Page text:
And we also need to see that Vision Forum’s nostalgia for a white slaveowning society was directly related to its nostalgia for an authoritarian code of sexual ethics. The right to own slaves may not have been the point of Vision Forum’s preaching, but the nearly absolute authority of the male householder, commanding all other members of the family, certainly was.
No amount of talk about “complementary” roles for men and women can conceal what Vision Forum was actually eager to announce: that its key concern was patriarchy—a system of governance, not just a distribution of responsibilities. From that perspective, the Old South represented a convenient image of white manhood and womanhood. To Vision Forum, the Confederacy’s fate served as perhaps a hint of why authoritarian manhood seems endangered today.
In addition, the failure of the Confederacy may be a convenient explanation for the supposed decline of Christian civilization in what Vision Forum claims was a providentially founded Christian nation. For them, the Civil War can serve as the moment when God chastised his people in America (just as he did the ancient Hebrews) for straying from their appointed course. It also seems to represent what can happen when a society fails to cohere—when its authority structures, and thus its values, fail. It explains what went wrong in God’s own nation.
We need to recognize that this authoritarianism is a vision of slavery and death. We can empathize with people who yearn for a lost culture. We can try to understand their anxiety and alleviate their fears. But we must call their vision what it is and offer another way.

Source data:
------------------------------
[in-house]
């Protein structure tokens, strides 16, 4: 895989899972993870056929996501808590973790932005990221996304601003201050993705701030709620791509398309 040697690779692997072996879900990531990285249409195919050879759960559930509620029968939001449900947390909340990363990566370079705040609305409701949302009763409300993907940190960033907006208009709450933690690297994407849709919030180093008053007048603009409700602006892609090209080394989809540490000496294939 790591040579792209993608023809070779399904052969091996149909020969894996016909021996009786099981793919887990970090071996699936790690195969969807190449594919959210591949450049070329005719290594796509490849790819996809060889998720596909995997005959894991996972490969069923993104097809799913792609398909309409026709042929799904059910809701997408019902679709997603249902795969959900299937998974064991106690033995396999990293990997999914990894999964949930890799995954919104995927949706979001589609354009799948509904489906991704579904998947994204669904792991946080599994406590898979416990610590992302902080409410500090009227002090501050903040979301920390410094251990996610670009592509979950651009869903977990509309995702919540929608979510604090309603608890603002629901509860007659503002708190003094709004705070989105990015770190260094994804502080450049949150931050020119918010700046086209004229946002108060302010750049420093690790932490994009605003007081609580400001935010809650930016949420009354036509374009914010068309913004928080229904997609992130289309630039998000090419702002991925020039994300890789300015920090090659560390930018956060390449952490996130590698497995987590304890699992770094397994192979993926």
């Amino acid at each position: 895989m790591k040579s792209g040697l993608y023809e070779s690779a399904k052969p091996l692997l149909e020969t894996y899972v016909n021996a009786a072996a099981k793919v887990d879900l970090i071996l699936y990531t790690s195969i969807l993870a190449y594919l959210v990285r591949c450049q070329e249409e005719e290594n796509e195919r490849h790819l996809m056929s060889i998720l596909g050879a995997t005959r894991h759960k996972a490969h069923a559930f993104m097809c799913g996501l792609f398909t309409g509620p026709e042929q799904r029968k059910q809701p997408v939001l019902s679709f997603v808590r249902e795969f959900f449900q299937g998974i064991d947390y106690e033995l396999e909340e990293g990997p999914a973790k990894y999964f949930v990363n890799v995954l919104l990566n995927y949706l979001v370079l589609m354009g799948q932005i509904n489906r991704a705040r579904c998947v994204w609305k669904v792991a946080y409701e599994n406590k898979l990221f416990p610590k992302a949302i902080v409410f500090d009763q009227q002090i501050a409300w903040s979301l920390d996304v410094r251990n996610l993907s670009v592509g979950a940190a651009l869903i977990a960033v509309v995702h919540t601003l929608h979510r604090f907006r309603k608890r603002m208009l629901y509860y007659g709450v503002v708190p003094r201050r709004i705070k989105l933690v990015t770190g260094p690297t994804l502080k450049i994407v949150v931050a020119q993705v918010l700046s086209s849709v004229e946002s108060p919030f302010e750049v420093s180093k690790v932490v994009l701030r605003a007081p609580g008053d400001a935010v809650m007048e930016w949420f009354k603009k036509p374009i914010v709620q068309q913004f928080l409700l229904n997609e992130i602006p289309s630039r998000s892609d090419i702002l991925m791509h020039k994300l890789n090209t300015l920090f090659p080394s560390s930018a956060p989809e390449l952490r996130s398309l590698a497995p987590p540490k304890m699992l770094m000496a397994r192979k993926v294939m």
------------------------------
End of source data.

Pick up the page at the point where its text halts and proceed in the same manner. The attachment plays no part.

- See the introduction, especially pages 8-10.
- Though this name has highly offensive proslavery implications, Vision Forum seems not to have realized it. In fact, the doll seemed to be designed with freedom in mind. Fidelia, the online catalog said, “can brave the voyage to New England as Priscilla Mullins, help Lewis and Clark find the Northwest Passage as Sacagawea, serve tea at the White House as Dolley Madison, and stroll the deck of the Titanic as Nan Harper.”
- Here’s Wilson’s comment in fuller context: “The issue is whether a Christian man could have lawfully owned a slave in 1850 America without being necessarilyguilty of a moral outrage. Was slave ownership malum in se, an evil in itself? The answer to that question, for anyone who believes the Bible, is that it was possible for a godly man to own slaves, provided he treated them exactly as the Scripture required. In a sinful world, slave ownership generallyis sinful, and it is a system that invites abuse. Over time the gospel will overthrow all forms of slavery. But again, the kingdom arrives like yeast working through the loaf, and not like a coup de main. In the meantime, to have the likes of the abolitionist Charles G. Finney (who said that it is impossible to be on the right side of God and the wrong side of the slavery issue) hurling his taunts at Abraham and Philemon is a bit thick.” Douglas Wilson, Black & Tan: A Collection of Essays and Excursions on Slavery, Culture War, and Scripture in America(Moscow, Idaho: Canon Press, 2005), 69. For Wilson’s remarks about Dabney, see pp. 79-94.